During Connery's one-film hiatus from the role after You Only Live Twice (1967), Eon Productions began searching for a replacement Bond. During the casting of On Her Majesty’s Secret Service (1969), Dutchman Hans de Vries and Australian George Lazenby were considered, with the role eventually going to Lazenby. This showed that the producers didn’t deem it necessary for Bond actors to be British. To Albert Broccoli, longtime Bond producer, Lazenby had the physique and charm necessary to play Bond, although to many critics and fans Lazenby was too "casual" and "dull." Critics for the most part agreed that his performance lacked the subtlety and swagger that Connery was capable of. Others saw his performance as aligned with the changing times; Alexander Walker of the NY Times wrote, "Lazenby's voice is more suave than sexy-sinister and he could pass for the other fellow's (Connery) twin on the shady side of the casino. Bond is now definitely all set for the Seventies." For the most part, the consensus on Lazenby was that, while capable, he didn't have the explosive edge that Connery possessed. Lazenby was convinced by his agent that the Bond franchise would be viewed as archaic in the coming decade, and after just one film Lazenby and Bond parted ways.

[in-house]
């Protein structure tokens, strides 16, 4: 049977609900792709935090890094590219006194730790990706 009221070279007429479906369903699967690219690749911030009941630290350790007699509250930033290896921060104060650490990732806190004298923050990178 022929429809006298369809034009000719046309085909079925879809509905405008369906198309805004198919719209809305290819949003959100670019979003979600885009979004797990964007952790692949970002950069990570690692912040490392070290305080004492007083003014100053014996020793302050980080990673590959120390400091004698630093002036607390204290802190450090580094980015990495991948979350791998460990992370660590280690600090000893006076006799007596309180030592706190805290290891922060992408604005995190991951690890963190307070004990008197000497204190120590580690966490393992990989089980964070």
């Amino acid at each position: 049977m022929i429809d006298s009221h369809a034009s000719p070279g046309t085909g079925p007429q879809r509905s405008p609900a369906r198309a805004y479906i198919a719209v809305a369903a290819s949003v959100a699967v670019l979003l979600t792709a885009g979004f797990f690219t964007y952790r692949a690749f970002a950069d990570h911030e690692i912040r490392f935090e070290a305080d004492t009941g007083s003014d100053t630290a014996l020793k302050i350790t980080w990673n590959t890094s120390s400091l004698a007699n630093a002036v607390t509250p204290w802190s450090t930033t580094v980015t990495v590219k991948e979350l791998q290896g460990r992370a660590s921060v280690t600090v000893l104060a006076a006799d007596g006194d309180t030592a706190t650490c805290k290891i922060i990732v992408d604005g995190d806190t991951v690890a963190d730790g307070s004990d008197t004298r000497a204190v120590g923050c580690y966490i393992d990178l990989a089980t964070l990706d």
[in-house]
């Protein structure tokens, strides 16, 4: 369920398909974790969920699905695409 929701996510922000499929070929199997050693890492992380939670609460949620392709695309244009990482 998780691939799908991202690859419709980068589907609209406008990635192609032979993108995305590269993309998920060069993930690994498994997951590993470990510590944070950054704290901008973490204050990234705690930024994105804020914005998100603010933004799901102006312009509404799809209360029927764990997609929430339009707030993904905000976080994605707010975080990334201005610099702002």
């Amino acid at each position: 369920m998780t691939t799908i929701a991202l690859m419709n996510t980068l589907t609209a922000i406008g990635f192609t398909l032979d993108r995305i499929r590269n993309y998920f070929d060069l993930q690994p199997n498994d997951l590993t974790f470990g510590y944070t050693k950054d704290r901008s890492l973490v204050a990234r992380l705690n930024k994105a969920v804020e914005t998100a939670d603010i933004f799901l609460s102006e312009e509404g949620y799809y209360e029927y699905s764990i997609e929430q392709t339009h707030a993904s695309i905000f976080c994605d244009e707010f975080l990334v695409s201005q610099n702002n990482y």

After the Lazenby misadventure, United Artists (the distribution company for the Bond movies) sought an American for the role of Bond. Saltzman and Broccoli approached Clint Eastwood, who rebuffed their advances, believing that Bond must be portrayed by a Brit. Broccoli agreed, and he put forward the suave and attractive actor Roger Moore, who assumed the mantle for the subsequent seven films. After the directness of Connery and Lazenby, Moore brought the franchise in a new direction with a more debonaire, tongue-in-cheek approach than his predecessors. The Roger Moore-era Bond takes himself less seriously, cracks more one liners, and revels in self-parody, especially towards the latter end of his run with films like Octopussy (1983). The transition from Connery to Moore affected the structure of Bond films as well; to accommodate Moore's lighthearted approach, screenwriter Tom Mankiewicz included more comedic scenes which drastically altered the overall tone of the Moore-era Bond films. This new style proved as profitable as Connery's Bond, with the seven films grossing over $1 billion cumulatively. Moore continued to play Bond up into his late 50s. In his final film, A View to a Kill (1985)Moore was 57. The Washington Post critic wrote of Moore, "He's not believable anymore in the action sequences, even less so in the romantic scenes," while Moore later agreed the he was "only about 400 years too old for the part."